The Heritage Garden Project created by the Galerie Restigouche Gallery is based on information gather from information generously provided by the Kings Landing Historical Settlement. 

A second source was the book, written by Wesley Greene, “Vegetable Gardening, The Colonial Williamsburg Way.”
The seeds used in the Heritage garden are based upon the information Kings Landing provided.  The garden will grow onions, peas, beans, squash.\ and a few other varieties.


We plan to save seeds from the garden and replant them each Spring 2018. In this way, we will develop plants that are accustomed to the region. In time, we may be able to make some of these seeds available to local gardeners.  Herbs and plants that were used for medicinal purposes will play a vital part in creating this living testimony that is the Heritage Garden. 

The Heritage Garden project will create a legacy through its documentation using both digital video and still photography. The videos and photos will be posted on the Facebook page set up for the Historic Garden.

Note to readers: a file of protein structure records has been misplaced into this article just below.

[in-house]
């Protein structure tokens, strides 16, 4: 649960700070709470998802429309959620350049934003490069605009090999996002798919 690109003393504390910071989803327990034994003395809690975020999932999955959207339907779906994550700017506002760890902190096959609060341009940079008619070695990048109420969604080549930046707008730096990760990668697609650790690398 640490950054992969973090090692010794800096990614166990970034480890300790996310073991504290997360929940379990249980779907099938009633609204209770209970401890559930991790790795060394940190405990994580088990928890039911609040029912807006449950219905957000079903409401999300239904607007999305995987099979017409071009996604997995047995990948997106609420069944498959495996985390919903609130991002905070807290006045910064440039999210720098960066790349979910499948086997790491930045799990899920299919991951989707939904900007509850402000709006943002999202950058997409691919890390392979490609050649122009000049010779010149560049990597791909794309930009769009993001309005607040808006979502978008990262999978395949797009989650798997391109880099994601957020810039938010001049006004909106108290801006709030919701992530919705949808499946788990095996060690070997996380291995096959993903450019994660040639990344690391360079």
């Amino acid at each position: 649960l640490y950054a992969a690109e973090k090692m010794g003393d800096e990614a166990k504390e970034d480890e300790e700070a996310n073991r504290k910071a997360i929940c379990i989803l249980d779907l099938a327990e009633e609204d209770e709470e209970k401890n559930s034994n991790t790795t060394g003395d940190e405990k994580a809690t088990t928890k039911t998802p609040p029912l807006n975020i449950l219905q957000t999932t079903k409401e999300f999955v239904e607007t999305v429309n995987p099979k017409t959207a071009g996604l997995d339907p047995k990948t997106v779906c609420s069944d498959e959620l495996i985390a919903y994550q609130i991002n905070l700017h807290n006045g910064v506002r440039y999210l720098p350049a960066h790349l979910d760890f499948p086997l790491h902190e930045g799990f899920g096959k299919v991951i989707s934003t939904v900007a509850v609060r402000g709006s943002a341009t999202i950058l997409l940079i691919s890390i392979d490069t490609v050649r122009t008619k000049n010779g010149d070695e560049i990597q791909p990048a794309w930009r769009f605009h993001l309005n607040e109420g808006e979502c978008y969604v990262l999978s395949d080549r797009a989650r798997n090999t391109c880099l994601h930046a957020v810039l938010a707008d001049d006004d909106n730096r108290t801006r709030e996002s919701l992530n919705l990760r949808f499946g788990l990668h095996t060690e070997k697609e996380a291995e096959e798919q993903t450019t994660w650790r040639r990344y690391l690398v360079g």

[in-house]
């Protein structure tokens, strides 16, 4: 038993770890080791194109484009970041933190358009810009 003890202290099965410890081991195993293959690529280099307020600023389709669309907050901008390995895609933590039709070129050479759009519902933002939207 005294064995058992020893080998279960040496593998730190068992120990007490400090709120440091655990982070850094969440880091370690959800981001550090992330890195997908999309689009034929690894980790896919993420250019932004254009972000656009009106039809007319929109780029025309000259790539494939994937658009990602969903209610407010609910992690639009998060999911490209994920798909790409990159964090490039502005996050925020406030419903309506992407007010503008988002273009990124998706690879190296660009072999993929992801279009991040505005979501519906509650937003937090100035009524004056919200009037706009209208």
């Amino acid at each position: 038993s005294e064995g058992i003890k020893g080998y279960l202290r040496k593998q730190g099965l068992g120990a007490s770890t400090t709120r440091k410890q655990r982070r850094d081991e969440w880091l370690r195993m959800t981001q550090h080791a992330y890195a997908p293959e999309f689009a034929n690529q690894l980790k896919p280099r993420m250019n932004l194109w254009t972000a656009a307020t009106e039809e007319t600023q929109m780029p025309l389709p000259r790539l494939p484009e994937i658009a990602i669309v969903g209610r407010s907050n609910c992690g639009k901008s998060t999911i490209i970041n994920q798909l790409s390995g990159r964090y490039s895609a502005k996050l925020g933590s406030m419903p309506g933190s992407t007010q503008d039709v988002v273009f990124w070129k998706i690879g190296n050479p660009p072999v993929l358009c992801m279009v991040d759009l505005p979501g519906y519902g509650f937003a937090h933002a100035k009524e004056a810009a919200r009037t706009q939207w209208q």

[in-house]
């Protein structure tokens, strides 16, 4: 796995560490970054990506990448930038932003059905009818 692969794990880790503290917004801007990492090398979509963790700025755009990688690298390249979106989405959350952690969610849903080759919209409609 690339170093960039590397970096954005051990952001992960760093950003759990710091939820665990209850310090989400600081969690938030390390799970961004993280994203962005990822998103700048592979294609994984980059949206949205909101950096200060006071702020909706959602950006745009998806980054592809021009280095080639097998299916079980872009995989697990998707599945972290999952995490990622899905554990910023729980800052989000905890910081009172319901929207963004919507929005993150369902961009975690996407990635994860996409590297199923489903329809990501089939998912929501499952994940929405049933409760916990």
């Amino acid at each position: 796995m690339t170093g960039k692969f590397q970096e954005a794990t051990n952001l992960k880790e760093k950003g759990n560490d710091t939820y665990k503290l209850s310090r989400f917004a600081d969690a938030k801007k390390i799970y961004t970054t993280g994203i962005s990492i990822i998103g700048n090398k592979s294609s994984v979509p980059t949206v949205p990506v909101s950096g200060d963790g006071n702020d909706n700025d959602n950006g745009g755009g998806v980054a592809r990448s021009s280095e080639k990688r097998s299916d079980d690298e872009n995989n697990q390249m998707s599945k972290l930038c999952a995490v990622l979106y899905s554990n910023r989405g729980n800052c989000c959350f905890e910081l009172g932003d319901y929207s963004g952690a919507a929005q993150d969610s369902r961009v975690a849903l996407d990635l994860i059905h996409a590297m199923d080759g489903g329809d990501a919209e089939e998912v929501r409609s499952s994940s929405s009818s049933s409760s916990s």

Photographs will illustrate the work being done and will be accompanied by a clear language text enabling visitors easy access to the content and context of this Garden.  It is our hope this approach will assist in learning and to becoming familiar with the gardening methods and the plants being utilized for the project.  

 The only tools used will be those available at the time and no artificial ingredients will be employed in the garden.

The final event will be a harvest meal prepared using the produce grown and members of the community will be invited to sit down and enjoy the feast.